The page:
The Perpetual Three-Dot Column
The Perpetual Three-Dot Column
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by Jesse Walker

Monday, April 28, 2003
SELF-PROMOTION: I did the cover story for the June Reason, now wending its way to subscribers. It's a trio of interviews on the post-Iraq world order, with three rather different analysts: Ralph Peters, Benjamin Schwarz, and Gene Sharp. I also have two short pieces in the magazine's opening "Citings" section, one on
Jeffrey Frankel and one on Muammar al-Qaddafi.

Also: I'm going to be giving two talks in New York later this week, both drawn from my radio book. The first will be at Brooklyn College on Wednesday afternoon. The other will be for a libertarian group, the Junto, on Thursday evening. The first will focus on eccentric and creative alternatives to the radio mainstream; the second will be about the regulations that make such alternatives so rare. Both are open to the public.

Brooklyn College is at 2900 Bedford Avenue. My talk there will be at 2 p.m. at the Radio Lab in Whitehead Hall. The Junto meets at the Soldiers', Sailors', Marines' and Airmen's Club, located at 283 Lexington Avenue in Manhattan. The meeting starts at 7 p.m., but I probably won't begin to speak until around 8.


posted by Jesse 6:36 PM
. . .
GAMES AS ART: "A beautifully designed videogame invokes wonder as the fine arts do, only in a uniquely kinetic way. Because the videogame must move, it cannot offer the lapidary balance of composition that we value in painting; on the other hand, because it can move, it is a way to experience architecture, and more than that to create it, in a way which photographs or drawings can never compete. If architecture is frozen music, then a videogame is liquid architecture."

(from Steven Poole,
Trigger Happy, 2000)


posted by Jesse 5:08 PM
. . .
Sunday, April 27, 2003
PARTY PEOPLE: This weekend I saw 24 hour party people (2002), a movie about the Manchester music scene of the 1980s. It's a smart, wry, and entertaining film, and I enjoyed it a lot. I would have enjoyed it even more if it weren't built around music that, for the most part, I just don't like.

Oh, it starts out well enough, with good British punk bands like the Sex Pistols, the Stranglers, and Siouxsie and the Banshees. But once the actual Manchester scene erupts, the movie zeroes in on Joy Division (who I've never much cared for, except for "She's Lost Control"), New Order (who I've never much cared for, period), and the Happy Mondays (who I knew little about before watching this and, on the basis of the soundtrack, have no desire to listen to again). As the film moves from new wave to rave, my ears' impatience increases. I don't dislike all electronic dance music, but for years I thought I did; and these are the bands that gave me that impression.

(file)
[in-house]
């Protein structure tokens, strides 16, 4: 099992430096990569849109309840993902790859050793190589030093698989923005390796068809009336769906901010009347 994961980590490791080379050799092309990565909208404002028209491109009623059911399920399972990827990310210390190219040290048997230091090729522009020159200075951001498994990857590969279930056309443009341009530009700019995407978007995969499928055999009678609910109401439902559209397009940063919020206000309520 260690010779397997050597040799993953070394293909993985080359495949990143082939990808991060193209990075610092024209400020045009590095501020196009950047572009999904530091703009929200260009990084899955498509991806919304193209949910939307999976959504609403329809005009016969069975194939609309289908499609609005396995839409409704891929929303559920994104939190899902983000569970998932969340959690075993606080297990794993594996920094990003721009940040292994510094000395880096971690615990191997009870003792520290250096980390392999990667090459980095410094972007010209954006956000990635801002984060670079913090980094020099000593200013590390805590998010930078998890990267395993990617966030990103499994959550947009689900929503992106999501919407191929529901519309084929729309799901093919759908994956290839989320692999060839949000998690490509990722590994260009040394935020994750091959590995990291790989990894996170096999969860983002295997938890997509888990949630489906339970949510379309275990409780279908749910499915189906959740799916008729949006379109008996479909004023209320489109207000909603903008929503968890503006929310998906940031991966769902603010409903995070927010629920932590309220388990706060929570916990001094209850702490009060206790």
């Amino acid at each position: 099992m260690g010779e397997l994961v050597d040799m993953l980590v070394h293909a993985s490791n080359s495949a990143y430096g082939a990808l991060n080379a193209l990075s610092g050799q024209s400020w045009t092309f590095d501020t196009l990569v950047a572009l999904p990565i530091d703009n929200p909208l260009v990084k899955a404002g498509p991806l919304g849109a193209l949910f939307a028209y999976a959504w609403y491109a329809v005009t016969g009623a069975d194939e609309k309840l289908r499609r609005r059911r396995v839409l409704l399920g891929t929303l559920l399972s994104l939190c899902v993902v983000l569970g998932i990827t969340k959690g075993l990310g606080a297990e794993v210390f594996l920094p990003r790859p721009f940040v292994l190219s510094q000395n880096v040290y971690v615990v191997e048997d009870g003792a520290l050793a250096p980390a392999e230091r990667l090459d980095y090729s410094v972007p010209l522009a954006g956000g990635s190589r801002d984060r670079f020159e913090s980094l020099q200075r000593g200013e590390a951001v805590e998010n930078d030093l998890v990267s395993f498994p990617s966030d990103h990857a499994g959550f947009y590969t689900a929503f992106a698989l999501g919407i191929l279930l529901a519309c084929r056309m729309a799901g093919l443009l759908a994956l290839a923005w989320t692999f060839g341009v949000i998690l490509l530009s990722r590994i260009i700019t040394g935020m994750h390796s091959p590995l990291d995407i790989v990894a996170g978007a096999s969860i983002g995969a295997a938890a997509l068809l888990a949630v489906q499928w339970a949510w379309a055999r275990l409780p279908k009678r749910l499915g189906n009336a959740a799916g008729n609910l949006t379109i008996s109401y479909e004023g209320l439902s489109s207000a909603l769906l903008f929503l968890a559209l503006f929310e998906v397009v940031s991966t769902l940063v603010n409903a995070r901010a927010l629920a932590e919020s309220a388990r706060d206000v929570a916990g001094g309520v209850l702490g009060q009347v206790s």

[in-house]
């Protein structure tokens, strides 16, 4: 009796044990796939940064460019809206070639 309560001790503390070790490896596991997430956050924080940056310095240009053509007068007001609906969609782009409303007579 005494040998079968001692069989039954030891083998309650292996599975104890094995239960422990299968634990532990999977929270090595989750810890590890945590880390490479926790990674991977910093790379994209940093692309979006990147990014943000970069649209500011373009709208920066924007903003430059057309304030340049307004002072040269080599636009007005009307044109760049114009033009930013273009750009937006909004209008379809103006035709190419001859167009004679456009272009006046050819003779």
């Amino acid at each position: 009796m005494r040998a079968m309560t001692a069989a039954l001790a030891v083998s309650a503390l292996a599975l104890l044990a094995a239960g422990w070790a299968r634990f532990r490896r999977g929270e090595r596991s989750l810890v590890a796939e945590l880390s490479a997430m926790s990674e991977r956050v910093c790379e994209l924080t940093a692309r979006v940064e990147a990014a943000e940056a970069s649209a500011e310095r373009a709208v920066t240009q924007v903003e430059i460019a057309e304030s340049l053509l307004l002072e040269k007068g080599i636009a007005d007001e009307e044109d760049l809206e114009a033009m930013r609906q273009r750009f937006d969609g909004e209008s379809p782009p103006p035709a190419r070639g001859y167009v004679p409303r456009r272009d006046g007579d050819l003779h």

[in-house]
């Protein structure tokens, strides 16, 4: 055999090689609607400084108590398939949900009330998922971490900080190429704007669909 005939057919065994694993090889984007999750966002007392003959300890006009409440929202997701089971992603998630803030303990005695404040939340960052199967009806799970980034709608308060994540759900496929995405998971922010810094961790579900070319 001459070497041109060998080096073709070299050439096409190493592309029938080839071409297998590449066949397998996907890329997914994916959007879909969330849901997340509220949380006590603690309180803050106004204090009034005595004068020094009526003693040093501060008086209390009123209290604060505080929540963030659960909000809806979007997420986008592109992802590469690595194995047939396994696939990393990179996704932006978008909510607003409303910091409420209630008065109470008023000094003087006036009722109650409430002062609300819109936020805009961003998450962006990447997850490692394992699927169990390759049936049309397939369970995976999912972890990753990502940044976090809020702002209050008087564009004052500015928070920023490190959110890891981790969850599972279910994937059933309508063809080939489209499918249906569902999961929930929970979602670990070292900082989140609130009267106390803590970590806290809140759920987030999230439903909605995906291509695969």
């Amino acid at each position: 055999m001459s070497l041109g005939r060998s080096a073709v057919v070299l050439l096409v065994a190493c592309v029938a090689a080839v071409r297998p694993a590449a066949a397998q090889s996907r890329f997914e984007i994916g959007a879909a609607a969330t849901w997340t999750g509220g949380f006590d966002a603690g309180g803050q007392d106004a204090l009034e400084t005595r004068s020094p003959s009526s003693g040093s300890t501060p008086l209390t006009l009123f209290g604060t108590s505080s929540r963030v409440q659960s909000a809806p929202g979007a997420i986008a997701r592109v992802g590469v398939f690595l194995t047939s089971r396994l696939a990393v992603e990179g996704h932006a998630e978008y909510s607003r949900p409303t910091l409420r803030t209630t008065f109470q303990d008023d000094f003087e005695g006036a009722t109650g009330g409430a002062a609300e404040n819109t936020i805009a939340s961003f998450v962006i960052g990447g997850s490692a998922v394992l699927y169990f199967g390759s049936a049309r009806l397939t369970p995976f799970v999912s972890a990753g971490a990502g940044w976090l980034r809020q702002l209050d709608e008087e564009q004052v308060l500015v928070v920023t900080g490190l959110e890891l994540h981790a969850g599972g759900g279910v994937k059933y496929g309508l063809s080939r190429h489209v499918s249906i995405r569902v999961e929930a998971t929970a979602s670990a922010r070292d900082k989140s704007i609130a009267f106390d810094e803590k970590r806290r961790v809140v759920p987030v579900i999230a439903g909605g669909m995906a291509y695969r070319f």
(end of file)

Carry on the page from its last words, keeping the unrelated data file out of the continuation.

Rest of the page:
So no, I didn't care for much of this movie's music. The best thing I can say about the flick is that it made me wish I did.


posted by Jesse 9:23 PM
. . .
A DAY AT THE RACES: Yesterday the
Kinetic Sculpture Race breezed through Baltimore. This is a complicated sport and I doubt any quick summary of it could do it justice, especially since I don't completely comprehend the rules myself. Basically, the competitors have to build manually powered vehicles that run on both land and water. They're rewarded not merely for outpacing the other teams but for making a vehicle that looks especially cool or weird, for wearing the best costumes, and -- if they can't finish first -- for finishing exactly in the middle, thus earning the coveted mediocrity prize. Oh: and you're encouraged to cheat, but you're punished if you get caught.

The race was born in the hippie hinterlands of northern California but soon spread to other locales -- including Port Townsend, Washington, where I lived a few years in the mid-'90s and first became a fan of the sport. Baltimore's annual meet is the only one on the east coast. It was brought here by the American Visionary Art Museum: the second-best museum in the country, the site of my upcoming wedding, and generally a center of all that is enjoyably deranged. Among this year's kinetic sculptures: an enormous rat, an enormous frog, an enormous duck, a big black dog, a psychedelic teacup, and an elephant bearing a life-size Gandhi doll.

(The best museum in the country? It's Los Angeles' Museum of Jurassic Technology.)


posted by Jesse 8:59 PM
. . .
Friday, April 25, 2003
ON MY PERSIAN RUG, I CAN STRAY FAR AWAY: Steve Postrel writes: "Interesting
piece in USA Today. Congrats. I'm no expert on the Iranian Islamic republic, but just from general reading I question this statement, however: 'It's not because Saddam was especially more oppressive than Iran's rulers: When democratic ferment began in Iran, it faced one of the world's most repressive regimes.'